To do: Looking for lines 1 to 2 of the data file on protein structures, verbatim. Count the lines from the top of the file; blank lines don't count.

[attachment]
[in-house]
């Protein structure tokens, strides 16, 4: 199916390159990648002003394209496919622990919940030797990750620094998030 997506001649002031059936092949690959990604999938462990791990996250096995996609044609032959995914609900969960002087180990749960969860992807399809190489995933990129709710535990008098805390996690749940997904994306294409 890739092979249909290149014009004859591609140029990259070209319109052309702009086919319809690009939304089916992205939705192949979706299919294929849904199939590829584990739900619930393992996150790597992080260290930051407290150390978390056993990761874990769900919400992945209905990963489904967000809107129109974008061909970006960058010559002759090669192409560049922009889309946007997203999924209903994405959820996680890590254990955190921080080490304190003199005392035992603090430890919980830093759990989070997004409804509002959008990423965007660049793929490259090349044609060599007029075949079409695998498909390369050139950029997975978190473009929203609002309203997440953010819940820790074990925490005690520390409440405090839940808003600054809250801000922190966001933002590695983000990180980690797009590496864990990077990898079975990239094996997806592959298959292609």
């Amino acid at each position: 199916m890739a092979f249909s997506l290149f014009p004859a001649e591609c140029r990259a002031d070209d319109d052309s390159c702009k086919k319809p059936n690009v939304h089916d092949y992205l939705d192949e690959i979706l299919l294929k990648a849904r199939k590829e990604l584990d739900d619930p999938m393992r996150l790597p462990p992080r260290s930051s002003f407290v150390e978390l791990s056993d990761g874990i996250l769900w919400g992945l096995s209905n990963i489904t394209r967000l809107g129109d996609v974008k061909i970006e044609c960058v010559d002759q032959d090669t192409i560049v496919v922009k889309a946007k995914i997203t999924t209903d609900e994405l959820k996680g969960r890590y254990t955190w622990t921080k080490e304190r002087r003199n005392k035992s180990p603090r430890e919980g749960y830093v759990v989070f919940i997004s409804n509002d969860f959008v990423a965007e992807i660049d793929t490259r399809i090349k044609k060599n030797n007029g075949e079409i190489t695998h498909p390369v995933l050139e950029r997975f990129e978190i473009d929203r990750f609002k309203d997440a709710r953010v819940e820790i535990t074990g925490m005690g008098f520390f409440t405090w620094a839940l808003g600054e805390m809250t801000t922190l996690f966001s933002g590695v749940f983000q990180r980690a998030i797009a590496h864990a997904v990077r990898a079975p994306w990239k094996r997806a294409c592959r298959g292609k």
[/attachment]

[in-house]
């Protein structure tokens, strides 16, 4: 199916390159990648002003394209496919622990919940030797990750620094998030 997506001649002031059936092949690959990604999938462990791990996250096995996609044609032959995914609900969960002087180990749960969860992807399809190489995933990129709710535990008098805390996690749940997904994306294409 890739092979249909290149014009004859591609140029990259070209319109052309702009086919319809690009939304089916992205939705192949979706299919294929849904199939590829584990739900619930393992996150790597992080260290930051407290150390978390056993990761874990769900919400992945209905990963489904967000809107129109974008061909970006960058010559002759090669192409560049922009889309946007997203999924209903994405959820996680890590254990955190921080080490304190003199005392035992603090430890919980830093759990989070997004409804509002959008990423965007660049793929490259090349044609060599007029075949079409695998498909390369050139950029997975978190473009929203609002309203997440953010819940820790074990925490005690520390409440405090839940808003600054809250801000922190966001933002590695983000990180980690797009590496864990990077990898079975990239094996997806592959298959292609």